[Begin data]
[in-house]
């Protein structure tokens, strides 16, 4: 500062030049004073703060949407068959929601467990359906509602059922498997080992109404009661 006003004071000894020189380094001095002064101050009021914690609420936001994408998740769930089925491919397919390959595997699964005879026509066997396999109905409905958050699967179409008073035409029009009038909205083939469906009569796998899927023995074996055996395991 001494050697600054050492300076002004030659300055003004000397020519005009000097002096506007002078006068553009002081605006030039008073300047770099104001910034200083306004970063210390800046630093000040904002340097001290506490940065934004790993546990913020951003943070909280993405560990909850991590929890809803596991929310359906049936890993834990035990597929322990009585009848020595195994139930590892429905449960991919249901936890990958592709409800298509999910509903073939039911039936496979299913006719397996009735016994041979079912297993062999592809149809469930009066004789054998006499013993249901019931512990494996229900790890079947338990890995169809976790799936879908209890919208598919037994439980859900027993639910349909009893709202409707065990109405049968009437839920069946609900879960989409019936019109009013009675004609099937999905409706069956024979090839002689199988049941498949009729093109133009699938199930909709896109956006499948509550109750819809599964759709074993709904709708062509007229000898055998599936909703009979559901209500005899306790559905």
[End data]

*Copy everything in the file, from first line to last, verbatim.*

[in-house]
């Protein structure tokens, strides 16, 4: 500062030049004073703060949407068959929601467990359906509602059922498997080992109404009661 006003004071000894020189380094001095002064101050009021914690609420936001994408998740769930089925491919397919390959595997699964005879026509066997396999109905409905958050699967179409008073035409029009009038909205083939469906009569796998899927023995074996055996395991 001494050697600054050492300076002004030659300055003004000397020519005009000097002096506007002078006068553009002081605006030039008073300047770099104001910034200083306004970063210390800046630093000040904002340097001290506490940065934004790993546990913020951003943070909280993405560990909850991590929890809803596991929310359906049936890993834990035990597929322990009585009848020595195994139930590892429905449960991919249901936890990958592709409800298509999910509903073939039911039936496979299913006719397996009735016994041979079912297993062999592809149809469930009066004789054998006499013993249901019931512990494996229900790890079947338990890995169809976790799936879908209890919208598919037994439980859900027993639910349909009893709202409707065990109405049968009437839920069946609900879960989409019936019109009013009675004609099937999905409706069956024979090839002689199988049941498949009729093109133009699938199930909709896109956006499948509550109750819809599964759709074993709904709708062509007229000898055998599936909703009979559901209500005899306790559905």